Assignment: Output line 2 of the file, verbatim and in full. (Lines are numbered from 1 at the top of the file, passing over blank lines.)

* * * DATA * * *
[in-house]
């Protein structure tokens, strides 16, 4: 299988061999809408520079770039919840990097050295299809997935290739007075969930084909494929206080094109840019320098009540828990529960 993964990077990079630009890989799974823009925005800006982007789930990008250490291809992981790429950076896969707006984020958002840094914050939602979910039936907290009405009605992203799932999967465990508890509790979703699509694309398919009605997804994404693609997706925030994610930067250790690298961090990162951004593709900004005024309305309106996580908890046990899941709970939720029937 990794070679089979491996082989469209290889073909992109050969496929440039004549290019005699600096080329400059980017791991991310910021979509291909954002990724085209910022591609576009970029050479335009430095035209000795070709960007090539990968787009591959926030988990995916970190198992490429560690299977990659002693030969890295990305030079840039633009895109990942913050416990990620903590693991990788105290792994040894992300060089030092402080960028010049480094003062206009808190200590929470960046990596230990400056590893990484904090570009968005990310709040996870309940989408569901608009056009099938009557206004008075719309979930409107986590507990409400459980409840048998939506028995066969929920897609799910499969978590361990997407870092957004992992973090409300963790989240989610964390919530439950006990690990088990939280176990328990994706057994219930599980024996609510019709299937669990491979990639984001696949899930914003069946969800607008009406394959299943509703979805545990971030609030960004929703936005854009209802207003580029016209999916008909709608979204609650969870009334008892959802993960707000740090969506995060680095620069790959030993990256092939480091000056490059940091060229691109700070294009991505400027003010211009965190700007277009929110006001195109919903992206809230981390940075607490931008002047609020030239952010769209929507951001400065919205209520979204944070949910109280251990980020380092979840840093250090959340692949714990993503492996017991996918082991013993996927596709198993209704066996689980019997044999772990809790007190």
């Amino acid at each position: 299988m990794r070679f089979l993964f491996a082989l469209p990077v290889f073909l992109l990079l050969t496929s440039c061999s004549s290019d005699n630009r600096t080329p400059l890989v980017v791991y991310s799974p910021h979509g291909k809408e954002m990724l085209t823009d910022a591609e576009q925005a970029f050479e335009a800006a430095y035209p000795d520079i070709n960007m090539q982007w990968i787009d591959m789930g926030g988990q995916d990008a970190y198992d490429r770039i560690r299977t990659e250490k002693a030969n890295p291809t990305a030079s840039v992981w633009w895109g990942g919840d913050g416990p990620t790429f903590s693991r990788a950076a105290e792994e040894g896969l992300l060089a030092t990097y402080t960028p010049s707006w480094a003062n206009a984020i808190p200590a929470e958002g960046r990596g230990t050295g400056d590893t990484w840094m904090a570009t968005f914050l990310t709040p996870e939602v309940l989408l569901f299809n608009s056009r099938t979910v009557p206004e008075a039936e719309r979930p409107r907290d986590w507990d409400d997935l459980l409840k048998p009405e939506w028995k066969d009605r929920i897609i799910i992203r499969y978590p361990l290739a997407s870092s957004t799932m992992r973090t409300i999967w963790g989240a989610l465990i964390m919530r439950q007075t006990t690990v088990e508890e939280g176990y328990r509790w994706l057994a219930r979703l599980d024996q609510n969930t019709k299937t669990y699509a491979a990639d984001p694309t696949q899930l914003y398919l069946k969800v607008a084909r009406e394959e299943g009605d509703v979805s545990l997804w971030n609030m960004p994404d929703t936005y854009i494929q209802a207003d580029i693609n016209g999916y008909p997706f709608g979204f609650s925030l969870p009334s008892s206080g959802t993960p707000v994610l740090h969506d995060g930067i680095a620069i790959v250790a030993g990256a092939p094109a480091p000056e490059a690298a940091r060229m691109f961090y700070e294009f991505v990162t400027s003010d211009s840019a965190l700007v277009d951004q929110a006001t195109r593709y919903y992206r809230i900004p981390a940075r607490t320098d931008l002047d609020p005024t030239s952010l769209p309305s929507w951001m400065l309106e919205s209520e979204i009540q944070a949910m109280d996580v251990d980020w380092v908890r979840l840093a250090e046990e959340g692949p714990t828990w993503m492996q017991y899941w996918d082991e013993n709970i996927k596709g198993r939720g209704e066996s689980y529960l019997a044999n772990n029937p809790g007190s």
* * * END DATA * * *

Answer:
């Protein structure tokens, strides 16, 4: 299988061999809408520079770039919840990097050295299809997935290739007075969930084909494929206080094109840019320098009540828990529960 993964990077990079630009890989799974823009925005800006982007789930990008250490291809992981790429950076896969707006984020958002840094914050939602979910039936907290009405009605992203799932999967465990508890509790979703699509694309398919009605997804994404693609997706925030994610930067250790690298961090990162951004593709900004005024309305309106996580908890046990899941709970939720029937 990794070679089979491996082989469209290889073909992109050969496929440039004549290019005699600096080329400059980017791991991310910021979509291909954002990724085209910022591609576009970029050479335009430095035209000795070709960007090539990968787009591959926030988990995916970190198992490429560690299977990659002693030969890295990305030079840039633009895109990942913050416990990620903590693991990788105290792994040894992300060089030092402080960028010049480094003062206009808190200590929470960046990596230990400056590893990484904090570009968005990310709040996870309940989408569901608009056009099938009557206004008075719309979930409107986590507990409400459980409840048998939506028995066969929920897609799910499969978590361990997407870092957004992992973090409300963790989240989610964390919530439950006990690990088990939280176990328990994706057994219930599980024996609510019709299937669990491979990639984001696949899930914003069946969800607008009406394959299943509703979805545990971030609030960004929703936005854009209802207003580029016209999916008909709608979204609650969870009334008892959802993960707000740090969506995060680095620069790959030993990256092939480091000056490059940091060229691109700070294009991505400027003010211009965190700007277009929110006001195109919903992206809230981390940075607490931008002047609020030239952010769209929507951001400065919205209520979204944070949910109280251990980020380092979840840093250090959340692949714990993503492996017991996918082991013993996927596709198993209704066996689980019997044999772990809790007190």